Playing the Great Game in Central Asia

The Russians have romped through Georgia. When taken to task, they asked rhetorically, if Uncle Sam can invade Baghdad, why can’t the Bear invade Tbilisi. Secretary of State Rice retorted that this was not Czechoslovakia in 1968. With all due respect, Dr. Rice drew the wrong analogy. Cold War thinking isn’t helpful here.
To find an accurate historical analogy to today’s situation, she would do better to hark back to 1885. For decades British India and Tsarist Russia had been playing a chess game in Central Asia. The Russians had designs on a vast region, which they considered a natural part of their sphere of influence. Victorian Brits feared that Russian aspirations extended beyond the Caucasus and the Steppes. In their minds, India, the jewel in their queen’s crown, was the ultimate stake in the game.
Early in the game, Britain tried to control Afghanistan as a buffer to perceived Russian lust for the Indian subcontinent. The first Anglo-Afghan War (`1838-42) ended in an English disaster. From a column of some 16,000 British troops retreating out of Kabul, only one survivor emerged to tell the grizzly tale. The Brits later took their revenge, razing Kabul. The second Anglo-Afghan War (1878-81) was a win for the Lion.
Four years later, the Empire was ill prepared to counter Russian incursions in Central Asia. In 1884 General Sir Peter Lumsden, a member of the Joint Afghan Boundary Commission formed by the two “super-powers,” warned that the Russian Bear was stirring in the region once more. Then, in January 1885, came the news from a relief force sent south along the Nile from Egypt that Khartoum, capital of the Sudan, had fallen to a self-proclaimed Islamic Mahdi. Worse, the British icon, General Charles “Chinese” Gordon, who had organized the defense of Khartoum, had been killed. Although the British, who effectively ruled Egypt, had planned to abandon the Sudan in the face of the fanatical Islamic forces, Gordon’s death left them honor-bound to avenge him. Lumsden’s warning, that the Russians would be on the move “as soon as a large portion of our forces are locked up in Egypt and the Sudan,” proved itself prophetic.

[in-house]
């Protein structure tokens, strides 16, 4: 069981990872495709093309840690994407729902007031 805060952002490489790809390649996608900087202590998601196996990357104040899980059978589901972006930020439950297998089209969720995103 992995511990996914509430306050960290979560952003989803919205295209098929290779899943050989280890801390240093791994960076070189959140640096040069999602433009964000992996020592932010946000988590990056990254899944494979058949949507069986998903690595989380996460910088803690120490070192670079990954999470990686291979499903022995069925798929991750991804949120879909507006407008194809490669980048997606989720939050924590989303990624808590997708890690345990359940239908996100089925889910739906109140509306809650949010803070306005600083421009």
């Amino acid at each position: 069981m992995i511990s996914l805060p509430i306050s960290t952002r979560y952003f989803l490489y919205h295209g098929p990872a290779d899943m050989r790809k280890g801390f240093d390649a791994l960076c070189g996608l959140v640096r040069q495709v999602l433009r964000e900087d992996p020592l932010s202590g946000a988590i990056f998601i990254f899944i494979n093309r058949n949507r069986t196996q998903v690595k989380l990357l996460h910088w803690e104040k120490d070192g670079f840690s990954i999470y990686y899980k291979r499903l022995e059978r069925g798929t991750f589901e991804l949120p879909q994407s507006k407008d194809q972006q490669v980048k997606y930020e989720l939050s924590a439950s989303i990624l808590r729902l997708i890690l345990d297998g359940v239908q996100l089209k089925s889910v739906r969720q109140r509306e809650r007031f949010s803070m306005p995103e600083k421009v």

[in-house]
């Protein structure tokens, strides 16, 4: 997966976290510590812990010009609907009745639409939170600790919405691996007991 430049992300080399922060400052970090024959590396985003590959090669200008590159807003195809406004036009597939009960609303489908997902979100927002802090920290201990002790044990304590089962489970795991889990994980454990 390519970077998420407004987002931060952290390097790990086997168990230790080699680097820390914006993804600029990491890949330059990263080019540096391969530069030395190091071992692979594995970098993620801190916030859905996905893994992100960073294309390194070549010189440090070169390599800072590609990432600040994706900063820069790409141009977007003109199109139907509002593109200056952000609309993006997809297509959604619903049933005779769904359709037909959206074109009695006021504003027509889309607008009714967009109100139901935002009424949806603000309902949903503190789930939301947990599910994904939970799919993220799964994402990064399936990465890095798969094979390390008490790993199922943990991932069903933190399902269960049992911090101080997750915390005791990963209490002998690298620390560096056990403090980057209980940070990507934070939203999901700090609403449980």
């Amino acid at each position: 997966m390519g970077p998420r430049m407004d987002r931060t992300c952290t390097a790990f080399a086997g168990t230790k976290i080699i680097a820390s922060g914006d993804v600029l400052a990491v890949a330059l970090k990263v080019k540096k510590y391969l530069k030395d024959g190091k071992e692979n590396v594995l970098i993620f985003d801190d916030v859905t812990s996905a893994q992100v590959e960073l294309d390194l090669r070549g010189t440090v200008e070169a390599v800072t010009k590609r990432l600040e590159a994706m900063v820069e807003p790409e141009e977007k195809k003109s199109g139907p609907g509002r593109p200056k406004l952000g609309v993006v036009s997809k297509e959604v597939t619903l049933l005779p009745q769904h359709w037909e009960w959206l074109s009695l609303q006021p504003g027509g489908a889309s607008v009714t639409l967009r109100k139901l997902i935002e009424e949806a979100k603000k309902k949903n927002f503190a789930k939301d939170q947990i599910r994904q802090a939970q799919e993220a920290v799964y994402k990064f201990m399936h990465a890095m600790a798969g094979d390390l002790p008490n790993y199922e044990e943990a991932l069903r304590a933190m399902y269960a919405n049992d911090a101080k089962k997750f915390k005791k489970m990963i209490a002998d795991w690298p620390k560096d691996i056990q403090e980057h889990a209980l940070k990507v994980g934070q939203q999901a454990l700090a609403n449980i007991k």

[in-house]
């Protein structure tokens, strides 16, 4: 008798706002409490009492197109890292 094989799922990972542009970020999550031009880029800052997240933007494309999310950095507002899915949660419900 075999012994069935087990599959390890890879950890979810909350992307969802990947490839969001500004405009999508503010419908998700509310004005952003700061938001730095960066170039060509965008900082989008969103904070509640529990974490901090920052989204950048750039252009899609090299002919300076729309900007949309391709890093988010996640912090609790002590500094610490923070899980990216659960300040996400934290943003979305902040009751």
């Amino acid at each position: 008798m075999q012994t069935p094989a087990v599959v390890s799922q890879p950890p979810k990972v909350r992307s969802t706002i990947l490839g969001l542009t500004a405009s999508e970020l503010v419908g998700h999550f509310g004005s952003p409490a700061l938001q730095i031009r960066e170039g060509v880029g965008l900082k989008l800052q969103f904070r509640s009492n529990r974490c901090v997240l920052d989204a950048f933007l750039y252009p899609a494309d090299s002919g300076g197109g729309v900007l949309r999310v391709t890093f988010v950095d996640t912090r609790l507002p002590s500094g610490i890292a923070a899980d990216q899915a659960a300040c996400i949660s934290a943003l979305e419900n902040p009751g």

The Russians seized some additional Central Asian territory, the British issued diplomatic warnings and marshaled troops along India’s northern border, and in the words of historian Peter Hopkirk, “the tremors of the crisis were being felt throughout the rest of the world.” He adds, “In America, where the news had rocked Wall Street, all talk was of the coming struggle between the two imperial giants.” However, no repeat of the 1854-56 Crimean War occurred.
In his 1992 book, The Great Game, Hopkirk — a London Times reporter who traveled extensively in Central Asia — referred to the 1979-89 Russian debacle in Afghanistan, when he introduced his account of the 19th century: “If [my] narrative tells us nothing else, it at least shows that not much has changed in the last hundred years. The storming of embassies by frenzied mobs, the murder of diplomats, and the dispatch of warships to the Persian Gulf — all these were only too familiar to our Victorian forebears. Indeed, the headlines of today are often indistinguishable from those of a century or more ago.”
Now, some 20 years after the Soviet Bear departed Afghanistan, tail between its legs, we are hearing the same echoes reverberate down the long corridors of history from those distant days when Great Britain — our only staunch ally today in Afghanistan and Iraq — fought a sometimes-cold, occasionally-hot, war for control of the vast land of the “Stans.” As in 1885, and in 1979-89, Western and Russian forces will not clash directly with one another. Rather, we will work to outmaneuver the Bear. Russo-Ursus will work just as hard to regain its earlier influence in those oil-rich lands, which broke free in 1989-1990, when the USSR crumbled like the Berlin Wall. The Great Game will go on, the 21st century continuing the patterns of geopolitical power struggle that characterized Central Asia in the 19th and 20th centuries.
[Jim Castagnera is the Associate Provost/Associate Counsel at Rider University. He is writing his 14th book, about terrorism’s impact on higher education, for Praeger.]


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